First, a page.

trace-smThe University of Tennessee Libraries announces the launch of Trace: Tennessee Research and Creative Exchange (trace.tennessee.edu), a digital repository which will expand access to the university’s intellectual capital and help preserve the creative work of its scholars and researchers.

Open access services like Trace provide free online access to scholarly work and apply tags that make that work more discoverable by Internet search engines. UT faculty are invited to enhance the research impact of their work by depositing it with Trace.

Trace lets any member of the university community deposit work regardless of genre or format — pre-prints, datasets, multimedia, conference presentations, technical reports, image collections, public performances, theses and dissertations — through an easy-to-use Web interface. Trace allows depositors to affirm their own copyright ownership and, at the same time, extend nonexclusive rights for noncommercial use.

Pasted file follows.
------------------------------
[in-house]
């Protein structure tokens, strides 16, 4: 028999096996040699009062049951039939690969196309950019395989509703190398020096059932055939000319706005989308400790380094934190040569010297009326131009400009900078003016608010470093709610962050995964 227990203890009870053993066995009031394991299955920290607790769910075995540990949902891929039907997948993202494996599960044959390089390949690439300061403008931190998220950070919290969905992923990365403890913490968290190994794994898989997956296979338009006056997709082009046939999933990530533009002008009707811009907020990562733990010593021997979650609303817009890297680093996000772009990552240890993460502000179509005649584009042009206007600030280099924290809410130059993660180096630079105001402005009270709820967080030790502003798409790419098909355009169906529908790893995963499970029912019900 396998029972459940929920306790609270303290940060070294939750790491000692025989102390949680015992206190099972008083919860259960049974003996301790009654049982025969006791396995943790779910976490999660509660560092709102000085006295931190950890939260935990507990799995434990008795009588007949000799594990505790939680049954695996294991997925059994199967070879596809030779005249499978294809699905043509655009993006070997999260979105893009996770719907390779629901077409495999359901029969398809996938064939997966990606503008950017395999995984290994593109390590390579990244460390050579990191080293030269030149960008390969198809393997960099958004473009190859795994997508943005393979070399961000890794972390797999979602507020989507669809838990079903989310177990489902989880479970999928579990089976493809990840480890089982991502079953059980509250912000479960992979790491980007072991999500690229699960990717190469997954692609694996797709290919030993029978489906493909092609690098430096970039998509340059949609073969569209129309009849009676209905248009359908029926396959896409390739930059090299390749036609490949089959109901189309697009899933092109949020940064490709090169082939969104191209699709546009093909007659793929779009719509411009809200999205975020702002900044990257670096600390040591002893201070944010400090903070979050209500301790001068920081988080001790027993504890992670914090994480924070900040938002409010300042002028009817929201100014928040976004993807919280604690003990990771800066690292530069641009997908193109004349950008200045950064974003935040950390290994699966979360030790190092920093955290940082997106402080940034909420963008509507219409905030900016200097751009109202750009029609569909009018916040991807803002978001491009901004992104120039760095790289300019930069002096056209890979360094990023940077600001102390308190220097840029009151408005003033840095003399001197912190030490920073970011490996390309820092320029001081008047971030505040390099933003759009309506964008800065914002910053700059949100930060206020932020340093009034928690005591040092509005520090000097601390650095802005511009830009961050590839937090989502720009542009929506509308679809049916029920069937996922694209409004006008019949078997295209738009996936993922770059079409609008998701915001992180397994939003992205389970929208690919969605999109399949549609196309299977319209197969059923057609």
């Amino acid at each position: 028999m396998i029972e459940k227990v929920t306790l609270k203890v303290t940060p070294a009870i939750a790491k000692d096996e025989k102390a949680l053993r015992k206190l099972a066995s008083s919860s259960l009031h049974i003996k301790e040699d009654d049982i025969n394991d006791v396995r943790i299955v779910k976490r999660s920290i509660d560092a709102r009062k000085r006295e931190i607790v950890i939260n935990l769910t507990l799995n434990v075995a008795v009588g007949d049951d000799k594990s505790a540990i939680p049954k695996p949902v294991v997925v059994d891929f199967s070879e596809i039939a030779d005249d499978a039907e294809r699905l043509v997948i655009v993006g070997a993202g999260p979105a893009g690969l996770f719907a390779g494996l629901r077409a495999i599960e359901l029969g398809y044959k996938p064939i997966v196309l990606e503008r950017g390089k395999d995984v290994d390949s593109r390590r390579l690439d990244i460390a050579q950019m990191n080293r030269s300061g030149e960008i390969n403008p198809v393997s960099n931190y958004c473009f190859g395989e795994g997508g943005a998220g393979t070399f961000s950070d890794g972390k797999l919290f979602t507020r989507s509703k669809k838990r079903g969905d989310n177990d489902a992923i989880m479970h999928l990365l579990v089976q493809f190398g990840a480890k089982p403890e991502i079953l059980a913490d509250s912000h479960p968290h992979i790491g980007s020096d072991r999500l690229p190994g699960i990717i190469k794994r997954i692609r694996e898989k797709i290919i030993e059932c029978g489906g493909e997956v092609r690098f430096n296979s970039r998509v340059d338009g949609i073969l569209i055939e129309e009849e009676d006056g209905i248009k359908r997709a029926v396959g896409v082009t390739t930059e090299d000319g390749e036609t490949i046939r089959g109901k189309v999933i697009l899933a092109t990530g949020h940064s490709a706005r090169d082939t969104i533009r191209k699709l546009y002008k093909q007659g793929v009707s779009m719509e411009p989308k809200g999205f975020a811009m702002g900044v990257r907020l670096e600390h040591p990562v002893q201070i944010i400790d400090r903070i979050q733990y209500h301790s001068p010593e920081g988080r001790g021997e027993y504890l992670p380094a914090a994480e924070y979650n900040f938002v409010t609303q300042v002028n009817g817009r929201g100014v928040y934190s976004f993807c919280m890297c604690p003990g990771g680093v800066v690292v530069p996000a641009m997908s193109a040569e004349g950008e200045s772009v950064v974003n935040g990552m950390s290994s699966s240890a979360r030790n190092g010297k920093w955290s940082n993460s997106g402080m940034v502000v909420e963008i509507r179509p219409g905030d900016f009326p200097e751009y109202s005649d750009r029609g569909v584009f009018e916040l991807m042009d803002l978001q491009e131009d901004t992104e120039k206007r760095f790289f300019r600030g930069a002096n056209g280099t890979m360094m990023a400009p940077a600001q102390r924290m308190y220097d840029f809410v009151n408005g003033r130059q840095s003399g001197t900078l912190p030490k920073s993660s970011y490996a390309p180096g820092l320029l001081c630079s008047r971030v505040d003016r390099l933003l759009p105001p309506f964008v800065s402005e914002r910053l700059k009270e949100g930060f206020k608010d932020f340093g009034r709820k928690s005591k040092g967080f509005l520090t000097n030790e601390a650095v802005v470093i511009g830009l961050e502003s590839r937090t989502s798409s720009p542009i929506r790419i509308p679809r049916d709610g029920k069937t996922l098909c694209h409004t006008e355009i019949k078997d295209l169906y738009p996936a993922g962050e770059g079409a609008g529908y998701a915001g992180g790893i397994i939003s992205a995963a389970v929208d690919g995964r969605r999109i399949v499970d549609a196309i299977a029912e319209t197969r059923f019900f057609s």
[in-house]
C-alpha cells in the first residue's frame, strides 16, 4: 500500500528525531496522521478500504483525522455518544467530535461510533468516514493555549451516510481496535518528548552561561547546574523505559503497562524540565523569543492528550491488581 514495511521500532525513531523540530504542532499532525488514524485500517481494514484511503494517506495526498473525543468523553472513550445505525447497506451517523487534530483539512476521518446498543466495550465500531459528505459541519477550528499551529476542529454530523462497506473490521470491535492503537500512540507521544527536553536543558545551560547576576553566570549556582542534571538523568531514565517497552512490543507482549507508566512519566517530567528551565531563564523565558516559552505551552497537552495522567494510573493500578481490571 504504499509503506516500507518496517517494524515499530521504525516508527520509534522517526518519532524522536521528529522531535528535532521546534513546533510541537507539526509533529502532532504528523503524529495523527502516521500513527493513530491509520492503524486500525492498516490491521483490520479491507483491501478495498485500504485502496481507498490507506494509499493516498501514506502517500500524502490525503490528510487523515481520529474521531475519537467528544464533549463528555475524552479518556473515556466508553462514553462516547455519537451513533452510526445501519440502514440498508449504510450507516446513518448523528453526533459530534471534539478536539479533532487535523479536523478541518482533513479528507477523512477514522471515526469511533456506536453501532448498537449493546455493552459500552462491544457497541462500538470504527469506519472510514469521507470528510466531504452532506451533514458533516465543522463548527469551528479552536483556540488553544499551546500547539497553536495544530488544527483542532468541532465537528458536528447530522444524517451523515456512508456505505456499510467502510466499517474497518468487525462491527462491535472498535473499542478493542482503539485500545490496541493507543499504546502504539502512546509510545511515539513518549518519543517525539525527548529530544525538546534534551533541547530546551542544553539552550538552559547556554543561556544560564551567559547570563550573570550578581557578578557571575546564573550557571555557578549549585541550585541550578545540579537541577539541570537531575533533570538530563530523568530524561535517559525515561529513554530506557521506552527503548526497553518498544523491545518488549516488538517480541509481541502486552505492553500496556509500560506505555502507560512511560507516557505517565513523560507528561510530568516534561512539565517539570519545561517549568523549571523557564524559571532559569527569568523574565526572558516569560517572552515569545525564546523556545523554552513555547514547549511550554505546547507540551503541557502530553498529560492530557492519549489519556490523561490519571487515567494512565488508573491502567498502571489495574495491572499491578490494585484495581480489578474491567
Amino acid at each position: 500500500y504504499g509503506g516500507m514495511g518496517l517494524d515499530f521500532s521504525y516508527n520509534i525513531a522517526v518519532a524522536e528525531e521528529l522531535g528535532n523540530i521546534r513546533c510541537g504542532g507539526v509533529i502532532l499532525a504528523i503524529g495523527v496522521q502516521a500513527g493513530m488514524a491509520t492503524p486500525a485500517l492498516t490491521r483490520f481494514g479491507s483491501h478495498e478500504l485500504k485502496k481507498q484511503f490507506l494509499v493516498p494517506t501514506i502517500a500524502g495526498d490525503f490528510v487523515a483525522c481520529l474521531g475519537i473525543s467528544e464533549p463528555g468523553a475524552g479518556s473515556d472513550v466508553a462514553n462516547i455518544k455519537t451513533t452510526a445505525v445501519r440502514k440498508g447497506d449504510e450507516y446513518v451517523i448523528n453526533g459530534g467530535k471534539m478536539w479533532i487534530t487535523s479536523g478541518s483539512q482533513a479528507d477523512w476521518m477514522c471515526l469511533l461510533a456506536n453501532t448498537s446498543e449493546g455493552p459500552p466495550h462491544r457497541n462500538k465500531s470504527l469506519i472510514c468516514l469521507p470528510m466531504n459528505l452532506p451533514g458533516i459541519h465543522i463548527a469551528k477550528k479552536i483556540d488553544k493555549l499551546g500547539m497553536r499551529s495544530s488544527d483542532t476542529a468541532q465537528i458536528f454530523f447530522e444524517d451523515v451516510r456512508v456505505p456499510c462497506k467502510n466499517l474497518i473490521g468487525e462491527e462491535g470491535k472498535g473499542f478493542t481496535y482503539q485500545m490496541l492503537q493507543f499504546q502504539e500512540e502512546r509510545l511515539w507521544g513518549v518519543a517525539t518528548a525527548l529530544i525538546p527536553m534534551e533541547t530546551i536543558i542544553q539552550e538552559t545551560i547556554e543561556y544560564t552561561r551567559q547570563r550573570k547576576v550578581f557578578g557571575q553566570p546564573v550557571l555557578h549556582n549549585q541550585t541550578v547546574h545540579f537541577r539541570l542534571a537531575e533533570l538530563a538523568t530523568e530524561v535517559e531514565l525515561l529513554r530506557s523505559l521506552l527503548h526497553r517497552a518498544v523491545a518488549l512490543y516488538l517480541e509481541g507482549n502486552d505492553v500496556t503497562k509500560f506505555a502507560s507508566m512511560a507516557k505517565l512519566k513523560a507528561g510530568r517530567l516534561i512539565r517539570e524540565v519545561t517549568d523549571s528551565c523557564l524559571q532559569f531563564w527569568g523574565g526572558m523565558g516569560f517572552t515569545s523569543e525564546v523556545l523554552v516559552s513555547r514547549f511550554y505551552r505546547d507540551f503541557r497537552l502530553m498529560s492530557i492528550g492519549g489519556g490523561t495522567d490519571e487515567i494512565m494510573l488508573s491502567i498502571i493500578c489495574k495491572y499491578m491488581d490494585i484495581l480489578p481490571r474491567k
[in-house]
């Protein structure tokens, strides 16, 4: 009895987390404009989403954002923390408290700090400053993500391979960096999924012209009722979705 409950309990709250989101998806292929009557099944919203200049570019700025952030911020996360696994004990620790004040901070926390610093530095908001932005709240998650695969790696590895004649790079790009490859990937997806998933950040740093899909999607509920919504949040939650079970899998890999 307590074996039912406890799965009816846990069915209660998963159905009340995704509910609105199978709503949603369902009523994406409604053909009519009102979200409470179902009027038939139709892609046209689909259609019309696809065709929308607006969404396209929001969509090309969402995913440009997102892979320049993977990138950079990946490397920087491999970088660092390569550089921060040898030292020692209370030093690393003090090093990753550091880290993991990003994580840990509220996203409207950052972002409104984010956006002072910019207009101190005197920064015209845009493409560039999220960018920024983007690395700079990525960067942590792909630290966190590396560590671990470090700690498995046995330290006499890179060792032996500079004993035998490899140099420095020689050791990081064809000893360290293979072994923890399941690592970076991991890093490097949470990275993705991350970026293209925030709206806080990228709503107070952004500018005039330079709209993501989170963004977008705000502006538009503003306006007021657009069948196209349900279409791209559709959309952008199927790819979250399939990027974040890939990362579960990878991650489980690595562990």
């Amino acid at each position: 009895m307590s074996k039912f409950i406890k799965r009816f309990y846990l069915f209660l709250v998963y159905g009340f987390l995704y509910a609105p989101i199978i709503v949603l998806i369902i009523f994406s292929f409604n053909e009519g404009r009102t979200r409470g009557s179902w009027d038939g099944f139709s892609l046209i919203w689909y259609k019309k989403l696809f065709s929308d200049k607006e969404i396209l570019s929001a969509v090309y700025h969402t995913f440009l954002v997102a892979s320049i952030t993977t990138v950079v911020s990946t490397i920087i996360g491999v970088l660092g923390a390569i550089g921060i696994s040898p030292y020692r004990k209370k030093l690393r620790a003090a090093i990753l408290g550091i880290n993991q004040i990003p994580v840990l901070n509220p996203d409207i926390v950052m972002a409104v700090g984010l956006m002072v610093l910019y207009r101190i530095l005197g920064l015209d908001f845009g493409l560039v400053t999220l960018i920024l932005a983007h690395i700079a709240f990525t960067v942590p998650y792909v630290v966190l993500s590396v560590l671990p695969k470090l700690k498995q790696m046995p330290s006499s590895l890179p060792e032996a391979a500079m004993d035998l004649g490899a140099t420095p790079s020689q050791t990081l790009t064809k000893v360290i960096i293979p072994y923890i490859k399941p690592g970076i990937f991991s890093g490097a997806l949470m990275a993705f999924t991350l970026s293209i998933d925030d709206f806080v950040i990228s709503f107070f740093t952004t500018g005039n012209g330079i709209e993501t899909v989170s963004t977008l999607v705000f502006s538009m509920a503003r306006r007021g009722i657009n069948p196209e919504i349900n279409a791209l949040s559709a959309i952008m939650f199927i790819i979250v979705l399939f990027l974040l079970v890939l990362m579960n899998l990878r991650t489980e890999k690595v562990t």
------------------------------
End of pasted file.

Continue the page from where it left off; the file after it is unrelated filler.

Trace operates through the Digital Commons service developed by Berkeley Electronic Press, which was founded in 1999 by academics to address specific needs and concerns of researchers. In addition to its user-friendly Web interface, Trace enables faculty to create individual Web pages highlighting their scholarship. Trace reports to authors how often their individual works are accessed. Other features facilitate the publishing of electronic journals and the hosting of conferences.